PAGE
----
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January 8th, 2010 2:30 am
State of the Senate 2010
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With this week’s announcements that Democratic senators Chris Dodd of Connecticut and Byron Dorgan of North Dakota won’t be seeking reelection in the fall, all eyes have turned to the U.S. Senate. With Republicans needing to gain only one seat on net to eradicate the Democrats’ filibuster-proof majority, the stakes are high. And with an anti-incumbent mood running hot nationally, we should expect to see some shakeups.

A few predictions:

First, it’s all but certain that Democrats will lose the filibuster-proof majority. In the current political atmosphere, 60 senators is pretty close to an absolute ceiling for either party and the Democrats are not performing anywhere near well enough to sustain it.

Second, the Republicans will not pick up the 11 net seats needed to regain control of the Senate. There are 19 Democratic seats up in 2010, but by my count 7 are entirely out of play (Connecticut now that Chris Dodd is retiring, Evan Bayh in Indiana, Barbara Mikulski in Maryland, Chuck Schumer in New York, Ron Wyden in Oregon, Patrick Leahy in Vermont, and Patty Murray in Washington). Despite a late surge from the Republican candidate, it also seems likely that Democrat Martha Coakley will win the special election in Massachusetts to succeed Ted Kennedy.

That leaves 11 possible pick-ups, but some of them are extremely remote prospects and the likelihood of all them coinciding is extremely low. The GOP’s strongest chances to swell its ranks are in North Dakota (where Governor John Hoeven is likely to become the next senator); Arkansas (where Blanche Lincoln’s dismal poll numbers show her being beat by any of four Republican challengers); Colorado (where appointed Senator Michael Bennet has proved to be a disappointment); and Nevada (where Harry Reid — elected as a moderate — seems likely to face a political death sentence for casting his lot with the likes of the DailyKos and MoveOn.org).

Republicans have fighting chances in several other races (Delaware, Illinois, and Pennsylvania) and a few other contests present outside pickup possibilities because of weakening incumbents or the possibility of viable challengers throwing their hats in the ring (California, Hawaii, New York, and Wisconsin).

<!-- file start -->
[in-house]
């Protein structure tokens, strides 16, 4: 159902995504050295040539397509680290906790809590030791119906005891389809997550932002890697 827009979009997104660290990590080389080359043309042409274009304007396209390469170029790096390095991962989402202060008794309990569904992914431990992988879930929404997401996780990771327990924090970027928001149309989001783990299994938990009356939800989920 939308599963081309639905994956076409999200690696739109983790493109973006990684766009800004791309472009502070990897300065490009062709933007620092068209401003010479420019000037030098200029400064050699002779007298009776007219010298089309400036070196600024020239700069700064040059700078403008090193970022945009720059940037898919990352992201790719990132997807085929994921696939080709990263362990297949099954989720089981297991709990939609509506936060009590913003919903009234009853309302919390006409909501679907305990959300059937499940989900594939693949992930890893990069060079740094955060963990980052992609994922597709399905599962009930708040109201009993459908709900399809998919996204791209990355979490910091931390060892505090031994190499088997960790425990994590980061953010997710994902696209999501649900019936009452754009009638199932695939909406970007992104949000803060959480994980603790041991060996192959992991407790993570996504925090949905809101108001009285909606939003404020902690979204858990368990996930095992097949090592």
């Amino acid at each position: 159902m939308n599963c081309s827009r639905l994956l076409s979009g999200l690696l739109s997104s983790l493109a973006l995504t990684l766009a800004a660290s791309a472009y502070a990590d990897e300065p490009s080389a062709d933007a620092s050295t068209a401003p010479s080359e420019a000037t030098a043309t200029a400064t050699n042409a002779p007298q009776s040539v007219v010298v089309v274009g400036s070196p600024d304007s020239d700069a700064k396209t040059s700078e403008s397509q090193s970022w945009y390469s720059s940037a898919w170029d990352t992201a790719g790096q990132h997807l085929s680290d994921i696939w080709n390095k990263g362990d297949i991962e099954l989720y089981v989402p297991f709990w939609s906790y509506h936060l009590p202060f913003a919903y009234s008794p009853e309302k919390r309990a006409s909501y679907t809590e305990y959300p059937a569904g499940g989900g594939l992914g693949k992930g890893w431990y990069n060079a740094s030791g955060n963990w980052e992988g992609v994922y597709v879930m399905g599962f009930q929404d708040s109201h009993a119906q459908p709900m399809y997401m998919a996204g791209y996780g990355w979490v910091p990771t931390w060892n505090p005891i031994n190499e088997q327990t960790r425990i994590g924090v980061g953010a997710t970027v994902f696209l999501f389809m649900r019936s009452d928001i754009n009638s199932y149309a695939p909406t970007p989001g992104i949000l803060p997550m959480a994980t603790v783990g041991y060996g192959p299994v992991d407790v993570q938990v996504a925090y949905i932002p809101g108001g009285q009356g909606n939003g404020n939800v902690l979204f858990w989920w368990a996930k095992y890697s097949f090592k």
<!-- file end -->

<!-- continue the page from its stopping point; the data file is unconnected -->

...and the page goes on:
However, the electoral math also has to factor in Republican losses. I don’t think there will be many. Some weak GOP incumbents in the south (David Vitter in Louisiana, Johnny Isakson in Georgia, Richard Burr in North Carolina) may have been in real danger under other circumstances, but the popular rage against Washington liberalism will probably insulate them this time around. Some of the seats the GOP is defending will be close, but the only one that currently looks to be on a trajectory for loss is Missouri, where Kit Bond is retiring and former House Minority Whip Roy Blunt — dogged by allegations of corruption — will likely be facing off against Robin Carnahan, the new face of a popular Democratic family in the Show-Me State. The upshot: look for Republican gains, but not enough to retake control of the chamber.

Finally, with Harry Reid’s loss looking more certain by the day (which would make him the second consecutive Democratic leader in the Senate to lose a popular election before losing his leadership position), 2011 should bring some interesting jockeying to head the Democratic Party in the Senate. Majority Whip Dick Durbin of Illinois is nominally next in line for the position, but Durbin is gaffe-prone and perhaps identified too closely with President Obama’s Chicago machine. Expect a strong challenge from New York’s Chuck Schumer — and a more strategically sophisticated Democratic Party if he wins.

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